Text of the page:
My review -

Stretch is a navy man and he falls for the wife of an army man. Not a good mix. He appears to be a womaniser but this particular woman has really got to him. Then she is seriously injured. He meets Stoner, investigator and ruthless eliminator if need be, who gives him an opportunity to – to do what he feels he has to do.

This is the sort of story where you have to face that two wrongs don’t make a right and that you would hate to be in this situation. Really, what would you do? Stoner is an antihero and certainly isn’t a man to emulate – but in the context of the stories, he has his own code and follows it. It makes for very good reading, but not for characters you’d particularly like to meet!

Thursday, 6 July 2017

Heather Burnside

A second Manchester-based series by Heather Burnside and it's off to a great start.


Born Bad

Amazon.com link

My review - 

Adele and her brother Peter are like chalk and cheese. Peter turns to petty crime, which then becomes not so petty, while Adele works for her A levels. She’s hard pressed to do so. Her mother lives on tranquilisers and her alcoholic dad is physically abusive to his wife. The children learn to tread carefully. She can’t understand why her mother puts up with the abusive treatment and humiliation her father hands out.

This is the first of another series set in Manchester, my native city, and it has such a sense of place. It’s a long time since I heard one or two of the words or expressions used here and they nailed the story geographically for me. Heather Burnside is so good at getting into characters’ heads and leaving you understanding their predicament, but I confess, I didn’t expect the turn the story took. I found it very good indeed.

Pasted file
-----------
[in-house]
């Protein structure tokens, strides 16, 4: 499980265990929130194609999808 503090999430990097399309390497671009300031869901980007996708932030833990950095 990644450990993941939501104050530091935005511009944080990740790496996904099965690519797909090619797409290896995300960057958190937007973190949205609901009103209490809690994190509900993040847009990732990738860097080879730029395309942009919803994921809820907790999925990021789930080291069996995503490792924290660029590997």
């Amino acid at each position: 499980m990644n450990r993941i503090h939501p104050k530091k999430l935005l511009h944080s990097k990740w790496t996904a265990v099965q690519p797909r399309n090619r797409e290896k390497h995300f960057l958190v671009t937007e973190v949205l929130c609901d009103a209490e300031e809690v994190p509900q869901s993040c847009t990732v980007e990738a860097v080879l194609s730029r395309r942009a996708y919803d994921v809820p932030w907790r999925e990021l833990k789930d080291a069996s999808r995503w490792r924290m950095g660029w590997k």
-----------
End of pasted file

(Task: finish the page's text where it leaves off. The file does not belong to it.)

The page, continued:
I received a review copy of this from the publisher.

Tuesday, 4 July 2017

Jean Gill

I asked to review this book because I have a left-handed granddaughter. It's easy to forget how the world is right-hand-centric.



Left Out

Amazon.com link

My review -

Jamie is picked on at school for her clumsiness, which she attributes to being left-handed as nothing she uses is suitable. The only real friend she has is Ryan. He encourages her to research left-handedness and she finds out how many famous people, present and past, have been southpaws. She writes for the school newspaper, as does Ryan, though using a pseudonym. To both their horror, Ryan’s mum takes him away from their school in Wales to her native America but Ryan has hopes of wangling his way back.


This is a great little book which takes issues of bullying and being different, and manages to celebrate some of those differences. It opens the eyes of left and right handers to just how difficult it can be to use ordinary items – a potato peeler, for example – but how many left handers turn out to be extraordinary people. It’s not just a preachy book, though. It’s got some dark themes running under it, and a real page-turning feel to the plot. A very good read.

Too much back-matter for me but that's a personal preference.

Thursday, 29 June 2017

V K McGivney

A great writer of science fiction - one to watch.


Inheritors of the New Kingdom

Amazon.com link

My review -

Richard, writing his doctoral thesis, looks out in the early hours and sees what he can only think is a UFO. An elderly nun has seen it too, as has a local man living rough. The old man’s beaten up, the nun disappears and Richard is determined to find her, feeling that he’s in danger too. His new girlfriend, an old school friend he’s not seen for ten years, becomes involved and reports him missing in his turn.


This story takes on several themes, the largest being First Contact. It also covers the End Times religious sect idea, spiritualism, a little budding romance, and much more. The story is as successful as it is because it has credibility. It’s all too believable which is what makes it such an exciting read. I found myself thinking of the Orson Welles radio adaptation of the HG Wells classic War of the Worlds in the 1930s which was believed by many to be a ‘breaking news’ story and caused widespread panic. This is a considered and well-paced story which evolves towards a very thought-provoking ending. If you enjoy science fiction, I can’t recommend this highly enough. It’s an absolute corker of a tale.